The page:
Tories confirm plans to scrap the Human Rights Act in Parliament

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Previously announced plans to scrap the Human Rights Act have been confirmed in Parliament.

Earlier this year the Conservative Party announced plans to scrap the Human Rights Act, and replace it with a British Bill of Rights. 

When asked in the House of Commons when plans would be confirmed, justice minister Dominic Raab said it would happen imminently.

“We will bring forward proposals on a bill of rights this autumn, they will be subject to full consultation. The preparation is going well,” he said.

He went on to say that the new Bill of Rights would place the UK Supreme Court over the European Court of Human Rights, and, referring to MPs, said it would give “a greater respect for the legislative role for honourable members in this place.”

Also, responding to suggestions that the Bill of Rights would be rushed, he said: “The Human Rights Act was itself rushed, there was no period of consultation, it was introduced to parliament in just six months and that’s one of the reasons it proved flawed in practice,” he said.

“We will take our time to get it right, we will take on board all the views that have been expressed and we want to restore some balance to our human rights regime and that’s what a bill of rights will do.”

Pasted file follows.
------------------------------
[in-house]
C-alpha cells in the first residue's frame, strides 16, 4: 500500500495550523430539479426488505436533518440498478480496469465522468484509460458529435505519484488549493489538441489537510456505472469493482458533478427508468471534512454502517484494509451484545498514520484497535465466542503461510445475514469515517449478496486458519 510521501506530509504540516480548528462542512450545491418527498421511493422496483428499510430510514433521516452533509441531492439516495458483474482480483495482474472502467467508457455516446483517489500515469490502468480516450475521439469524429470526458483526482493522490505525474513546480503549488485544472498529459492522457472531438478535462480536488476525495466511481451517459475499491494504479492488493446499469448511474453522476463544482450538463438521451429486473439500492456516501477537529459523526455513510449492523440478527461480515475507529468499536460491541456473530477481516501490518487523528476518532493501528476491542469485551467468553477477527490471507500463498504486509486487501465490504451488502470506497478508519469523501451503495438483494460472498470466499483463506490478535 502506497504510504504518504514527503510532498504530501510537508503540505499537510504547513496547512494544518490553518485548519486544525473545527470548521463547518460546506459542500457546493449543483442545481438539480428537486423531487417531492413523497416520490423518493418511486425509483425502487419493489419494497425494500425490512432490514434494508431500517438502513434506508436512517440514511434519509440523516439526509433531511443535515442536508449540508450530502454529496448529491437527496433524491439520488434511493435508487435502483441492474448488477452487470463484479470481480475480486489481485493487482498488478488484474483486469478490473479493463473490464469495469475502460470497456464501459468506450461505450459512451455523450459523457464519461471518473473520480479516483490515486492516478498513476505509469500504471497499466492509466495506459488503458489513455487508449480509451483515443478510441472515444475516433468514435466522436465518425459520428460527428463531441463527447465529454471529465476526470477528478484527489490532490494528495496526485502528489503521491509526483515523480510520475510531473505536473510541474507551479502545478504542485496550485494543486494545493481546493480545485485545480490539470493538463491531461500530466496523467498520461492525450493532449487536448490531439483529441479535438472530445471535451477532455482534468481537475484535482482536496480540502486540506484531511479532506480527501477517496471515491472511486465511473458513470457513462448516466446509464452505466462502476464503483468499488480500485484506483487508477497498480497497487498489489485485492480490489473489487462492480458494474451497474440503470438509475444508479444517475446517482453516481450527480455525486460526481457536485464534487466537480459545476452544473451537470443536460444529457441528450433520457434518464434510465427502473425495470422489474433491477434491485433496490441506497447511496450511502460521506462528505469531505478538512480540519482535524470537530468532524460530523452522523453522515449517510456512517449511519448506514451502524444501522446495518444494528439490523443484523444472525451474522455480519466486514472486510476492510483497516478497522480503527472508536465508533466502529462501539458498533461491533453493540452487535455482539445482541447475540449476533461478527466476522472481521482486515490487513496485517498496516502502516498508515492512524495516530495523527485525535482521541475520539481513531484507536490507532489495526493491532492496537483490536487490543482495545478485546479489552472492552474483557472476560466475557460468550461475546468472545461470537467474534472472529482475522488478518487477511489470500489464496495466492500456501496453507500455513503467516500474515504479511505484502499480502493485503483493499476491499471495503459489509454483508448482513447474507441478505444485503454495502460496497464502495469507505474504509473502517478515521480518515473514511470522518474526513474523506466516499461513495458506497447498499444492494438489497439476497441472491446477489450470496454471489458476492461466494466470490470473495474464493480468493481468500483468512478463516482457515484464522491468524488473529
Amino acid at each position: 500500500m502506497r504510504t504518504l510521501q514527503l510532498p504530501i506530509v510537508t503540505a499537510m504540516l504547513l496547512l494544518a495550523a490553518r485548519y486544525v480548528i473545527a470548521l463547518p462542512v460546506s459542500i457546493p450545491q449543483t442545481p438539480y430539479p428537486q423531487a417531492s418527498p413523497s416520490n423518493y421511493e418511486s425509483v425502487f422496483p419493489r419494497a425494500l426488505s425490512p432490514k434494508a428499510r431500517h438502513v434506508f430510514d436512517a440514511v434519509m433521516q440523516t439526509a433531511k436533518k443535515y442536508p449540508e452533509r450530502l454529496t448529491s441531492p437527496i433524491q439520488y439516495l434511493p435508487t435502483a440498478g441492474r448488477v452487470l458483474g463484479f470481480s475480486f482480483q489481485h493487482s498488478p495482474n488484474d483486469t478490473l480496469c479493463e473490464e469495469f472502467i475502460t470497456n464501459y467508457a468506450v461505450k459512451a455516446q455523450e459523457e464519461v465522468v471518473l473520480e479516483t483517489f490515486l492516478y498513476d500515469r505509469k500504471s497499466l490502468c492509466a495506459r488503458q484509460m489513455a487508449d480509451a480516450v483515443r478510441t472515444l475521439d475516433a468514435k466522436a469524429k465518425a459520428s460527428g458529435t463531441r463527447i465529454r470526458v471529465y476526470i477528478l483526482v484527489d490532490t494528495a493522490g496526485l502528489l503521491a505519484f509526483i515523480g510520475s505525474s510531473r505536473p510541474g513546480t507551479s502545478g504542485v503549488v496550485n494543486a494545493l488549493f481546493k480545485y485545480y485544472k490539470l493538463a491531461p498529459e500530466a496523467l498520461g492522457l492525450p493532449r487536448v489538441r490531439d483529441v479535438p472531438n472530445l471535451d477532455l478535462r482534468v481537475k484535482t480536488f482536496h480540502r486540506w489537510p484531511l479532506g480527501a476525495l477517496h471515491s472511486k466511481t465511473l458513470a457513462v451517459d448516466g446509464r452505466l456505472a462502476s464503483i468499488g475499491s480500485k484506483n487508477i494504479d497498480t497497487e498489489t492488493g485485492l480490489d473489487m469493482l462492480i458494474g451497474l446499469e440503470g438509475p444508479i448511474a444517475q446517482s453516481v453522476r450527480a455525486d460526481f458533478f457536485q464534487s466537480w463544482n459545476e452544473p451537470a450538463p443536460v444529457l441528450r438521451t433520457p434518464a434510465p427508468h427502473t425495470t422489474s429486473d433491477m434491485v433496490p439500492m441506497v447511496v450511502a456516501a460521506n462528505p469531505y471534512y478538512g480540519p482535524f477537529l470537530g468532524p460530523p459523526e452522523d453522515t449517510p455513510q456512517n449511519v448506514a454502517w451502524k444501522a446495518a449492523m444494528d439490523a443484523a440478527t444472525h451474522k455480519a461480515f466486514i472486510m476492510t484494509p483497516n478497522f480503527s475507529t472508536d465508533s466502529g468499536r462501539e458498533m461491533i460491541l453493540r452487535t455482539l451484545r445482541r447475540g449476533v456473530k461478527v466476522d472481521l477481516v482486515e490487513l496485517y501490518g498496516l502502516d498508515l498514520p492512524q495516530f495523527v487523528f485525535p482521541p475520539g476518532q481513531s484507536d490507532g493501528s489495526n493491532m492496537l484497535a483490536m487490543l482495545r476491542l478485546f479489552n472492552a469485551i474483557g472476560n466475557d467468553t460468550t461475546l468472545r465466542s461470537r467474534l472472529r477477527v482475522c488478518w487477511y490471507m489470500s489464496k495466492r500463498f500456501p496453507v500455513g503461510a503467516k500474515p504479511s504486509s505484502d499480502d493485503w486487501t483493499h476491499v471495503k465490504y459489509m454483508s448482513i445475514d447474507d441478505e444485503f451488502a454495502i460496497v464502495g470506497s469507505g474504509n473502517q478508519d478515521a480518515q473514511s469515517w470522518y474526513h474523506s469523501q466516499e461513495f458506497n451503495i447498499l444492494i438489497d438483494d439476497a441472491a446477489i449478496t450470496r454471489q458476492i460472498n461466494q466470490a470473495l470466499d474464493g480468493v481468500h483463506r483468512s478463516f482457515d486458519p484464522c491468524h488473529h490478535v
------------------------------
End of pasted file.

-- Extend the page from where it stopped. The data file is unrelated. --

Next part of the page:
The Tories vowed to scrap the HRA in their pre-election manifesto.

The Scottish Government has said they are opposed to the measure.

It is unclear whether the UK’s membership of the European Convention on Human Rights would be affected by giving the UK Supreme Court supremacy over the European Court of Human Rights.

David Cameron appointed former education secretary Michael Gove as Secretary of State for Justice earlier this year – replacing Chris Grayling – and the minister is responsible for pushing forward with the changes.

Article 14 of the Human Rights Act, which affords protection from discrimination, has been used in many legal cases to argue for protection for LGBT people.

A planning document that was previously made public on the Conservative website says the new British Bill of Rights will only be applicable in certain circumstances, and will not be valid for “trivial” matters.

It also explicitly states that the British Bill of Rights will not apply to the armed forces – which could strip LGBT soldiers of legal recourse under anti-discrimination protections.